Did you ever see NIKE or BEST BUY or WALMART allow employees to talk about personal issues on their websites? Never! Don’t do it on yours. Treat your blog as a business, a thriving business. If you do, there will be less wait until it becomes true.

So, post quality content your readers will read eagerly and share with others. That’s it. Don’t post anything else.

Every photo must be as good as you can possibly make it.

If you are not a photographer already, and even if you are, you should quickly get up to speed on how to take amazing food photos. It doesn’t take that much knowledge to be able to take great photos of food, but it does take a number of very specific tools and tricks to consistently get great food shots.

Every article you write must be proofed by you over and over until you’re sure it’s your best work.

If you want to know the book we think will help most people get up and running with food photography quickly – this is it.

If you are not a writer and familiar with the English language to a high degree – get a proofreader to help. Hire an editor from Day 1 if you need to. If all you need is a good once-over, you might be able to find an editor at fiverr.com to proof each article before you release it. You might pay more. Give your writing ability an honest assessment early on and decide whether you need an editor, and start sourcing them immediately. You can use Elance.com, they have plenty of qualified editors.

If you’re starting a blog today, you’re going to be competing with 90% of the people in your niche that can write well enough to fool most people. You also need to write at least at that same level. When I say fool people, I mean that few of us have an English Literature degree from Penn State. Luckily, my sister does! haha! But, no really. Most of what we write here, we go over and over to make sure it is as good as it can be. You must too! Most people that read your blog won’t notice mistakes like omitting commas or other punctuation. Most won’t know when to use a dash vs. a colon. Most won’t recognize spelling mistakes of large words.

Most WILL recognize improper grammar. 🙂

So, your writing will have to be of a high standard. Shoot for it and take your food blog business seriously from the start.

What Is the Anatomy of a Great Blog Article?

#1 – Use Pages, not blog Posts. WordPress allows both. The difference is, that Google treats pages as permanent and timeless. Blog posts are treated as having a half-life. Posts are usually just quick notes you want to get out to your followers. Maybe the information is of a timely nature, and you just want to throw it out there so nobody missed it. You might write 150 words on a post, you might write 600. You wouldn’t write 1,500 or 6,000 words on a blog post. Use Pages for all your serious writing and content you share.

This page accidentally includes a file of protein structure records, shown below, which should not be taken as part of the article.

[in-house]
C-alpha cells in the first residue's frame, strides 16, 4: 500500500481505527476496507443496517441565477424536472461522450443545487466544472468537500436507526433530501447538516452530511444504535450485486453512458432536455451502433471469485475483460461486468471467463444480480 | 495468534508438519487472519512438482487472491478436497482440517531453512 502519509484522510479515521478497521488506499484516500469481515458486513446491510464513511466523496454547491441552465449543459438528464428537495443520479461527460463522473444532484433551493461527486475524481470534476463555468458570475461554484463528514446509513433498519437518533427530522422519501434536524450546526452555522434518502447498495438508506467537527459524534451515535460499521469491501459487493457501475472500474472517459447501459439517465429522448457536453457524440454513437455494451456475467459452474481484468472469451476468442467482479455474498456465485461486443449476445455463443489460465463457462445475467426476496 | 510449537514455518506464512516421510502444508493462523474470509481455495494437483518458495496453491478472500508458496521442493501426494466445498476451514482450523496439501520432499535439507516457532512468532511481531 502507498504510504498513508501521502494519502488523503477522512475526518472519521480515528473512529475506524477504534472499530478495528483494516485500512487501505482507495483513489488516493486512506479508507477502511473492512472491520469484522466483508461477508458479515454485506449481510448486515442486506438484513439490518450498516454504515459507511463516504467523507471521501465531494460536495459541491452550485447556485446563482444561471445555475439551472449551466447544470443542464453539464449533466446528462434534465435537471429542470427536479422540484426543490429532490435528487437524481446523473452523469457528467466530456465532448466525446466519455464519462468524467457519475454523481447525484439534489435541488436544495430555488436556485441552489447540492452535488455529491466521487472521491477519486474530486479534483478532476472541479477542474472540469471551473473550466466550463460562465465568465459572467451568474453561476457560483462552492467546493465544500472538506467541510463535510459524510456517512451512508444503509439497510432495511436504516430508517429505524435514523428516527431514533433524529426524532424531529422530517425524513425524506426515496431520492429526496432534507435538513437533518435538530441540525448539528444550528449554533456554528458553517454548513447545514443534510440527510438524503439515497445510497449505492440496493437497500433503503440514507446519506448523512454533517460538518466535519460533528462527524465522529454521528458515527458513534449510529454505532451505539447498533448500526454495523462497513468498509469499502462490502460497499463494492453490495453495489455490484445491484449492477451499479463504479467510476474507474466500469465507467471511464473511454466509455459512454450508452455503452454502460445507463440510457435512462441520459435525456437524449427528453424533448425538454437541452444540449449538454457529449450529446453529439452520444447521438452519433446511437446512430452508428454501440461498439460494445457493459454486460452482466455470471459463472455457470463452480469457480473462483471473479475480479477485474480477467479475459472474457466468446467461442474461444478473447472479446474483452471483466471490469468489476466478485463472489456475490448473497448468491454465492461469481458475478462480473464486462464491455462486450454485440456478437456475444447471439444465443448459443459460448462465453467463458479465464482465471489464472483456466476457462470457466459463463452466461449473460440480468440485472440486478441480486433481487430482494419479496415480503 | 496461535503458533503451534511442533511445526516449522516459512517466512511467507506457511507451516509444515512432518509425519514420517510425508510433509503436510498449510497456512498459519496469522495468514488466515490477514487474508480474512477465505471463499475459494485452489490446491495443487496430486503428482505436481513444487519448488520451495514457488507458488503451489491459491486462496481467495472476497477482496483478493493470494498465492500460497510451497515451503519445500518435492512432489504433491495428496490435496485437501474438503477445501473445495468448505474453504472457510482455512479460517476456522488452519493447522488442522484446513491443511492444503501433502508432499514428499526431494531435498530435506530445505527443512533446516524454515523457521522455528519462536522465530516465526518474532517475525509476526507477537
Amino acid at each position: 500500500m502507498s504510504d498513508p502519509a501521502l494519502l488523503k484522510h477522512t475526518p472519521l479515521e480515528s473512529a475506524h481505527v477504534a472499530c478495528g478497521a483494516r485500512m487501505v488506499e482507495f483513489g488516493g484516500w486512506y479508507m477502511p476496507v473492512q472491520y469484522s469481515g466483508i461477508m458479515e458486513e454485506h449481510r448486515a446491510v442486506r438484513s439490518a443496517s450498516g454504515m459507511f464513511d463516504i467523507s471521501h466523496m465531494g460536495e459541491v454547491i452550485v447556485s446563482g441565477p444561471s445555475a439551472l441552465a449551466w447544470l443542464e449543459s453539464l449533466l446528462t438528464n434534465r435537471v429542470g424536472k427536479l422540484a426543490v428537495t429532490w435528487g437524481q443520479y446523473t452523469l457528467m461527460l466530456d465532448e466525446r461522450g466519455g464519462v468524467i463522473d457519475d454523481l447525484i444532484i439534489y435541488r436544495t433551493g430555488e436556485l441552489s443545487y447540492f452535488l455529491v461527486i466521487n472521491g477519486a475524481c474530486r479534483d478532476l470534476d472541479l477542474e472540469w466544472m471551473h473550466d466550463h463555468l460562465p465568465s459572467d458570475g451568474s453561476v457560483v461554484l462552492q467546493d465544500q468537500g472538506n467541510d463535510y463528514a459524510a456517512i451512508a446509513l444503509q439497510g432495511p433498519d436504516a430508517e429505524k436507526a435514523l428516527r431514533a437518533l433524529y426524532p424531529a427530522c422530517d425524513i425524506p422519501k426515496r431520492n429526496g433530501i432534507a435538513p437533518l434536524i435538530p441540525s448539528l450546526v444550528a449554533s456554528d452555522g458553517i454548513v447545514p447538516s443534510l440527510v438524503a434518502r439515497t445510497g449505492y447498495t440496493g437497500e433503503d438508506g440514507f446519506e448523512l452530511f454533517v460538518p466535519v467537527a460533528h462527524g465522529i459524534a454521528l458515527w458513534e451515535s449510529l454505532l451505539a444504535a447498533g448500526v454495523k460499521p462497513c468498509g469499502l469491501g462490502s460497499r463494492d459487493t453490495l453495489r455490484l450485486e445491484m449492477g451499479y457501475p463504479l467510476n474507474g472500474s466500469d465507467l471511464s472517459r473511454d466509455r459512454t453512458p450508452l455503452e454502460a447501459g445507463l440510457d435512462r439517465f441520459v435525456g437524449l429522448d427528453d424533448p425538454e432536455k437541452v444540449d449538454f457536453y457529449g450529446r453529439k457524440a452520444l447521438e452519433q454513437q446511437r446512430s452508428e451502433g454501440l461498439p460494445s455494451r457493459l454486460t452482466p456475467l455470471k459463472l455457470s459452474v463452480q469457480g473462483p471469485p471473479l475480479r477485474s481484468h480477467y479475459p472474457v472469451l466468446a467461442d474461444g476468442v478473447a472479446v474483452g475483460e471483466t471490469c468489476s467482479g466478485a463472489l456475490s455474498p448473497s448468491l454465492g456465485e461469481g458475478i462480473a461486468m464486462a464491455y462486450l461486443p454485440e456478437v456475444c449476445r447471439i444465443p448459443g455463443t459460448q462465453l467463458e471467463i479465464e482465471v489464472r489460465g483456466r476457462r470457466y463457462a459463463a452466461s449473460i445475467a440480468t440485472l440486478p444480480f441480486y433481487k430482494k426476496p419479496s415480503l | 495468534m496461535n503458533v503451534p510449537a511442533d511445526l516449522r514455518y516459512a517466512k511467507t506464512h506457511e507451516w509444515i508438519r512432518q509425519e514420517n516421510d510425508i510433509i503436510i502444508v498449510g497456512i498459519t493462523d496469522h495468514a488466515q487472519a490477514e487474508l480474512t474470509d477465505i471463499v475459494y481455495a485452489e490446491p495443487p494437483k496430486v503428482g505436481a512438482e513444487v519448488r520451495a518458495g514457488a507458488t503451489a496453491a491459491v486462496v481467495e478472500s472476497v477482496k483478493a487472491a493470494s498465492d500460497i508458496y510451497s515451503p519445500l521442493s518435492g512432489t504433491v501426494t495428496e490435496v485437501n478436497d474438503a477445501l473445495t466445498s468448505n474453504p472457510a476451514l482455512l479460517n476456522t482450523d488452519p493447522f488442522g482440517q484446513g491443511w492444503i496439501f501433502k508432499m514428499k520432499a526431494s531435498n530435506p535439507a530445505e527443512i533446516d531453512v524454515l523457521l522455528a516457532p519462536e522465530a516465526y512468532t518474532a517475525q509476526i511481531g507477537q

#2 – Aim for 1,500 words. Make 1,500 words your average article length. Why? There are many reasons! One is that 1,500 words seems to be a sweet spot with readers of blogs looking for information. Any longer and some people start getting bored. Any shorter and you’re probably leaving something out. Learn how to fit complete thoughts into 1,500 word articles, and learn how to develop seemingly small ideas into 1,500 words. This is a skill that will serve you incredibly well over your food blogging career.

Ideally you will have a mix of different length articles – but not many under 1,000 words. You’re just hurting yourself if you do. Nobody knows exactly what factors into Google’s quality assessments of great content, but word length is definitely one of them. Outdo your competitors by a healthy margin for best results.

We’re lucky in the most food niches. Content articles are usually under 1,000 words. Few food bloggers are going over 1,000 continuously. When you DO go over 1,000 often, you’re setting yourself up as one of the top in the niche. You’re separating yourself from the group by producing more content

If you can’t seem to write 3,000 coherent words in one article, find someone you can pay to do it. I know a guy who has written books that will write 3,000 word articles for $60. Good articles about many topics. You will also need to find someone you can pay to write for you that can crank out amazing quality content, if you find it difficult to produce enough. All great bloggers do this. Well, heaps of them anyway. Don’t feel bad about doing it. After all, you can control the topics that are written about. Make sure they fit your food blog niche perfectly.

#3 – Use small paragraphs. Many visitors to your new food blog will be using mobile and tablet devices. They are not easy to read when the paragraphs are 150 words at a time. Look at this entire article, the paragraphs are about the right length. A few sentences, and separate even slightly different things you want to say into separate paragraphs.

Pad Thai food blog post at JoysThaiFood.com
This food blog post did extremely well, though the image isn’t perfect!

#4 – Add photos to every article. If your article is 1,500 words, add a minimum of two photos, probably three is ideal. For every 500-750 words in your article, add a photo. If you write a 3,000 word article you should have at least four to five photos to break up the information and give the reader a break. I’ve noticed my pages with more photos rank higher and bring more traffic to our sites.

We cover the importance of food photography for your food blog in Step 7 in-depth.